38. McCollum, G. and P.D. Roberts: 2002, Dynamics of Everyday Life: Rigorous Modular Modelling based on Bloch's Dynamical Theorem.Google Scholar
  39. Osborn, C.E. and R.E. Poppele: 1992, Parallel Distributed Network Characteristics of the DSCT. Journal of Neurophysiology 68(4): 1100–1112.Google Scholar
  40. Ovádi, J.: 1991, Physiological Significance of Metabolic Channelling. Journal of Theoretical Biology 152: 1–22, commentaries pp. 23–141.Google Scholar
  41. Paulin, M.G.: 1996, System Identification of Spiking Sensory Neurons Using Realistically Constrained Nonlinear Time Series Models. In I. Gath and G. Inbar (eds.), Advances in Processing and Pattern Analysis of Biological Signals. Plenum Press, New York, pp. 183–194.Google Scholar
  42. Paulin, M.G. and L.F. Hoffman: 1996, Maximum Information-predictingModels of Bullfrog Semicircular Canal Afferent Spike Trains. Society for Neuroscience Abstracts 22: 660.Google Scholar
  43. Ramon y Cajal, S.: 1955, Histologie du Système Nerveux. Instituto Ramon y Cajal, Madrid.Google Scholar
  44. Randall, C.H. and D.J. Foulis: 1983, Properties and Operational Propositions in Quantum Mechanics. Foundations of Physics 13(8): 843–863.Google Scholar
  45. Rinzel, J.: 1987, A Formal Classification of Bursting Mechanisms in Excitable Systems. In E. Teramoto and M. Yamaguti (eds.), Mathematical Topics in Population Biology, Morphogenesis, and Neurosciences, Lecture Notes in Mathematics 71. Springer-Verlag, New York, 267–281.Google Scholar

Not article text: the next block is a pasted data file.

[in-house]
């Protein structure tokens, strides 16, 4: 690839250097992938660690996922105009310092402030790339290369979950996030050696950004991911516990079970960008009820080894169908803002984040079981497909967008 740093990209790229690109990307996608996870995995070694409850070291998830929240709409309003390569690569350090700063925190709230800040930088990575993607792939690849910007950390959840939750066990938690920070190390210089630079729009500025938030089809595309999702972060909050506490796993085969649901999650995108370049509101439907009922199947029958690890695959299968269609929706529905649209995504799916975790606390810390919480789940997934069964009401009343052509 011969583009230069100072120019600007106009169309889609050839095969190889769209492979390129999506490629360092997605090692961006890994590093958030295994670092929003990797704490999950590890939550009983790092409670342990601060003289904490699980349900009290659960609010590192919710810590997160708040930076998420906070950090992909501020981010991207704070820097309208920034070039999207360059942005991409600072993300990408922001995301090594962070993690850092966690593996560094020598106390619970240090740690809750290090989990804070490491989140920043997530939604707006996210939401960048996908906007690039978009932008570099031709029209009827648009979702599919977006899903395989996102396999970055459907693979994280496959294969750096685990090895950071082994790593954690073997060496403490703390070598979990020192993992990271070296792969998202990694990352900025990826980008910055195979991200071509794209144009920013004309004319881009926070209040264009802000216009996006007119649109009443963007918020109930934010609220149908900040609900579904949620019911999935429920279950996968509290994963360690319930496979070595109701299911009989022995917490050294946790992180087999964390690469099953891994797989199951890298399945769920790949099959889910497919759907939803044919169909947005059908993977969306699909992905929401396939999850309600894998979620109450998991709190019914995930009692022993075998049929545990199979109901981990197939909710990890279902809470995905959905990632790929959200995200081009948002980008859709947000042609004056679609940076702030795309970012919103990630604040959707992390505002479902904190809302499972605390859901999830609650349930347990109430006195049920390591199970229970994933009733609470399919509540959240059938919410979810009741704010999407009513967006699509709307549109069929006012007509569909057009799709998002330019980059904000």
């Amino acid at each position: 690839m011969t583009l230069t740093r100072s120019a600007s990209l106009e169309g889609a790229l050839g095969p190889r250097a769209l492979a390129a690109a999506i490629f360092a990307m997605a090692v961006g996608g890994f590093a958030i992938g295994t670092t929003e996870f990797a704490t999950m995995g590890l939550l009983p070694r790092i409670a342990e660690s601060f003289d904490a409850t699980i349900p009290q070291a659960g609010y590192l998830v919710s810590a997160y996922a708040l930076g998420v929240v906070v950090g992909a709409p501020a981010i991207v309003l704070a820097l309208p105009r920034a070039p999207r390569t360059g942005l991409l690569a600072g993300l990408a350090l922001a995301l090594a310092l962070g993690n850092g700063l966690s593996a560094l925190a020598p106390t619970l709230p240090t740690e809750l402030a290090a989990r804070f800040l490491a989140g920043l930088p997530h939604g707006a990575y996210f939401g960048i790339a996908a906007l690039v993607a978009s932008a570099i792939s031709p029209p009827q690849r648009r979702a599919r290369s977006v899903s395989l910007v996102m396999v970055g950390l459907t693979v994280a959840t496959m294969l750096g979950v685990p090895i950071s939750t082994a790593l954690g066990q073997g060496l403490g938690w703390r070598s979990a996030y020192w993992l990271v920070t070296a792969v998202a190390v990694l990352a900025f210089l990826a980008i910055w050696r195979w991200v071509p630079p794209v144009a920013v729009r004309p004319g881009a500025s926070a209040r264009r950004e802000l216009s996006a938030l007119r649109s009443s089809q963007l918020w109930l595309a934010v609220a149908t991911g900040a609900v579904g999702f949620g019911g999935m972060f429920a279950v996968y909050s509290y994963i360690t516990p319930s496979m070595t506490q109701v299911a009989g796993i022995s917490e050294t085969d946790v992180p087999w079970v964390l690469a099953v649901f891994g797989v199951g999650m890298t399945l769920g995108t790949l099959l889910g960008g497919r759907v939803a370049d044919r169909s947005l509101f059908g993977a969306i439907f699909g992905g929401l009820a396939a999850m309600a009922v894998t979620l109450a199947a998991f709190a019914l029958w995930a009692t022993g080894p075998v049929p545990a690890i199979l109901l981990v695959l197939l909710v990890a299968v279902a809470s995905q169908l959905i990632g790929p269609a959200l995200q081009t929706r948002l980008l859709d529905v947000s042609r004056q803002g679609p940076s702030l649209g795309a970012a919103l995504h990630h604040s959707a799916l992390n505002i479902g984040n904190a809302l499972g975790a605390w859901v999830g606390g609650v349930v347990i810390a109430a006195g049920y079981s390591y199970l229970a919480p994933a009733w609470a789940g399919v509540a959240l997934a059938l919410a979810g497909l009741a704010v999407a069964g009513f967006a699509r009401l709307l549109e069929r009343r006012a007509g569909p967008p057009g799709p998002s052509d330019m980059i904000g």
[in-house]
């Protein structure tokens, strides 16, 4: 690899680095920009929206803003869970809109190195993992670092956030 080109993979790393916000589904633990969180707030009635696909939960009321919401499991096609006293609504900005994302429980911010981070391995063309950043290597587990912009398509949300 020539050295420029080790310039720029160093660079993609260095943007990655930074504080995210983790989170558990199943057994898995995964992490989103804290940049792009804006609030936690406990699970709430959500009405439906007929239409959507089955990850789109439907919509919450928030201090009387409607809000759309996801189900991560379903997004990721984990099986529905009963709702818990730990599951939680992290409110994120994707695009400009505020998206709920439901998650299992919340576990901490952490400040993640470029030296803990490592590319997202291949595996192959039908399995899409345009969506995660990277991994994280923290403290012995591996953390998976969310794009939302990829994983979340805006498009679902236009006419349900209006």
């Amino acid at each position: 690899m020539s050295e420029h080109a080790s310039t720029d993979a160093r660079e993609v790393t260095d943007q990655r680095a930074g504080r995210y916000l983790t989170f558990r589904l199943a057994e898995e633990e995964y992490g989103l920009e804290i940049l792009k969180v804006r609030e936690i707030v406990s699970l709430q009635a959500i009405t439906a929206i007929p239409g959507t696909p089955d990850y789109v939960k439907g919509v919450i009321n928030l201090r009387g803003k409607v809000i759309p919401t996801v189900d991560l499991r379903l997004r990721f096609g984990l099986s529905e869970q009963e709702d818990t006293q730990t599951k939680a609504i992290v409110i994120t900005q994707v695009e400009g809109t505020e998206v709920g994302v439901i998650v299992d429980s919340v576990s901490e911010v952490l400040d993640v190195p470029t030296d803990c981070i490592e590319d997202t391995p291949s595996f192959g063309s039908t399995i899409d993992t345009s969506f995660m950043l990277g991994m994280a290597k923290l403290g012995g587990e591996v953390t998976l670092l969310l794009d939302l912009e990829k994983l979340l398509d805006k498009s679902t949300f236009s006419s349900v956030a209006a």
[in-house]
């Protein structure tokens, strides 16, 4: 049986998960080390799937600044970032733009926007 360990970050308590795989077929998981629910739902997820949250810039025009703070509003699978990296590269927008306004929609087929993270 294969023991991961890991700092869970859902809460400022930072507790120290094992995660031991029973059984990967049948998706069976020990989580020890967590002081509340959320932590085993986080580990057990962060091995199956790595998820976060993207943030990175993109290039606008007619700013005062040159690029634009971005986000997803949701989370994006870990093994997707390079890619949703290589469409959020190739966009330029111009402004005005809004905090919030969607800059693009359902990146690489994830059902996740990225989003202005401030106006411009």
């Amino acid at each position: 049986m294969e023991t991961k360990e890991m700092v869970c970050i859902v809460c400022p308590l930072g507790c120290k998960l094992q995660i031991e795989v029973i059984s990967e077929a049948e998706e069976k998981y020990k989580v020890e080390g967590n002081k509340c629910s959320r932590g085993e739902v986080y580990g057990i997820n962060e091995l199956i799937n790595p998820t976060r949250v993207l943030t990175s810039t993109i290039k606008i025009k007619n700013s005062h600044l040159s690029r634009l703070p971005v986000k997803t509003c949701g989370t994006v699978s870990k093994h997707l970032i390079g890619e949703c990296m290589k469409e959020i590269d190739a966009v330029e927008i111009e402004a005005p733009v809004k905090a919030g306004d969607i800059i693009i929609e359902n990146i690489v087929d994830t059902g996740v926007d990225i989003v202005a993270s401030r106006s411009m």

46. Rota, G.-C.: 1986, Husserl and the Reform of Logic. In M. Kac, G.-C. Rota and J.T. Schwartz (eds.), Discrete Thoughts: Essays on Mathematics, Science, and Philosophy. Birkhäuser, Boston.Google Scholar
  47. Sacks, O.: 1984, A Leg to Stand On. Summit Books, New York.Google Scholar
  48. Schotland, J.L. andW.Z. Rymer: 1993a,Wipe and Flexion Reflexes of the Frog. I. Kinematics and EMG Patterns. Journal of Neurophysiology 69(5): 1725–1735.Google Scholar
  49. Schotland, J.L. and W.Z. Rymer: 1993b, Wipe and Flexion Reflexes of the Frog. II. Response to Perturbations. Journal of Neurophysiology 69(5): 1736–1748.Google Scholar
  50. Schwartz, E.L.: 1977, Spatial Mapping in the Primate Sensory Projection: Analytic Structure and Relevance to Perception. Biological Cybernetics 25: 181–194.Google Scholar
  51. Simpson, J.I., D.R. Wylie and C.I. De Zeeuw: 1996, On Climbing Fiber Signals and their Consequence(s). Behavioral and Brain Sciences 19: 380–394.Google Scholar
  52. Singer, W. and C.M. Gray: 1995, Visual Feature Integration and the Temporal Extraction Hypothesis. Annual Review of Neuroscience 18: 555–586.Google Scholar
  53. Soechting, J.F. and F. Lacquaniti: 1981, Invariant Characteristics of a Pointing Movement in Man. Journal of Neuroscience 1(7): 710–720.Google Scholar
  54. Soechting, J.F. and C.A. Terzuolo: 1987, Organization of Arm Movements. Motion is Segmented. Neuroscience 23(1): 39–51.Google Scholar
  55. Viviani, P. and C.A. Terzuolo: 1981, The Organization of Movement in Handwriting and Typing. In B. Butterworth (ed.), Language Production: II. Production of Non-Speech Modalities. Academic Press, New York.Google Scholar
  56. von Hofsten, C. and S. Fazel-Zandy: 1984, Development of Visually Guided Hand Coordination in Reaching. Journal of Experimental Child Psychology 38(2): 208–219.Google Scholar
  57. Wertheim, M.: 1995, Pythagoras' Trousers. Random House, New York.Google Scholar

Copyright information

© Kluwer Academic Publishers 2002

Authors and Affiliations

  • Gin McCollum
    • 1
  1. 1.Neurological Sciences InstituteOregon Health Sciences InstitutePortlandUSA, E-mail

Personalised recommendations